A large chunk of his letter this year focuses on one disease — polio — an illness many people thought had been eradicated. The disease did disappear from most developed nations decades ago, but it still exists in more than a dozen countries. Late last week, the foundation announced a new financial commitment of $102 million toward the goal of worldwide eradication.

    The foundation, which has an endowment of $36.4 billion, made grants totaling $3 billion in 2009. By far the biggest portion went to global health, where grants totaling more than $1.8 billion were made in 2009. Since 1994, the foundation has made grants totaling $23.9 billion. The totals for 2010 have not yet been posted on the foundation's website.

    Gates said it will take aggressive campaigns to give polio vaccines to all children under 5 in poor countries, at a cost of nearly $1 billion a year to give the world a chance at eliminating polio. He admitted to being overly optimistic about polio eradication in 2003, saying the world was only a few years away from ending polio. The disease started to spread again during that time.

    "The experience of 2003 serves as a reminder to be humble as we move forward. But humility does not mean fatalism," he wrote.

    The rest of his letter, which reads more like a cross between an annual report and an extended blog entry, shares short stories on the current direction of the Bill and Melinda Gates Foundation.

    Gates says vaccines are the most cost-effective health tool ever invented. He reminds his readers that 1.4 million children will die this year from diseases for which there are already vaccines — like measles, pneumonia and tetanus.

    Melinda Gates has made maternal and child health issues her special focus. Gates writes that progress has been made in this area as well, but more than 8 million children under 5 still die every year.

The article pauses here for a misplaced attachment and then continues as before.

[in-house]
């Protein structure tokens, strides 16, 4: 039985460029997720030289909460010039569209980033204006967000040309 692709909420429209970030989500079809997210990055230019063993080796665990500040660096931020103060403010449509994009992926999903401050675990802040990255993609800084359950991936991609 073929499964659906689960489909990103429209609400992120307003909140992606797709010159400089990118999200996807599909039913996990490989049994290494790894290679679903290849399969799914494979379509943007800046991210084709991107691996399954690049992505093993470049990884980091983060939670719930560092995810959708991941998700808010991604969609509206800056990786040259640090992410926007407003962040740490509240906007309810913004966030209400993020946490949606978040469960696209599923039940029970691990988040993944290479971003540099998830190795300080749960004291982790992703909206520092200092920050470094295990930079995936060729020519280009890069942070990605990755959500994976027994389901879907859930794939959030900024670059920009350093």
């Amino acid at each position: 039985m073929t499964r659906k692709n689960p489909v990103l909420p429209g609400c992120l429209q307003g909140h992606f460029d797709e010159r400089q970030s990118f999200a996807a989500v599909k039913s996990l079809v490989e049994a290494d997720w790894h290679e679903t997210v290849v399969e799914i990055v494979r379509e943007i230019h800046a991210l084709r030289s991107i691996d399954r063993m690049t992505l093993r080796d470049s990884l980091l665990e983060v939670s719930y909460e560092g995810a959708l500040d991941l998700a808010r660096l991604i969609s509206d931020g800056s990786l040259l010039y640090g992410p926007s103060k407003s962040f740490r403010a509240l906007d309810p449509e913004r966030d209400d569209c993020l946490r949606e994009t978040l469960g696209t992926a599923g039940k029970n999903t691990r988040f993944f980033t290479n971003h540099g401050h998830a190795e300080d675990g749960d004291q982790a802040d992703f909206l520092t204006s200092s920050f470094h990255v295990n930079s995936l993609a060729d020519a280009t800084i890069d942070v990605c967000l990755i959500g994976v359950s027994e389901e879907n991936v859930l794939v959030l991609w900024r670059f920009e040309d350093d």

He said he is getting frustrated with the slow progress in the fight against AIDS.

    "I am willing to be viewed as a troublemaker by people who are happy with the status quo," he wrote.
    http://news.yahoo.com/s/ap/20110131/...F0ZXNoZWxwaW5n

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    India approves long-delayed $12 billion POSCO steel mill
    By Nigam Prusty and Paul de Bendern Nigam Prusty And Paul De Bendern – Mon Jan 31, 2011

    NEW DELHI (Reuters) – India's environment ministry approved on Monday South Korean POSCO's plans for a $12 billion steel mill, a boost for the foreign investment climate in Asia's third-largest economy after several setbacks for big ticket industrial projects.

    The long-delayed clearance for India's biggest foreign direct investment (FDI) follows a year in which Environment Minister Jairam Ramesh has blocked several projects, raising criticism he was jeopardizing India's growth story.

    India, one of the world's fastest growing major economies, needs foreign capital to boost infrastructure and allow its economy to grow at near double digits. But projects have met with protests from largely poor farmers in this densely populated country.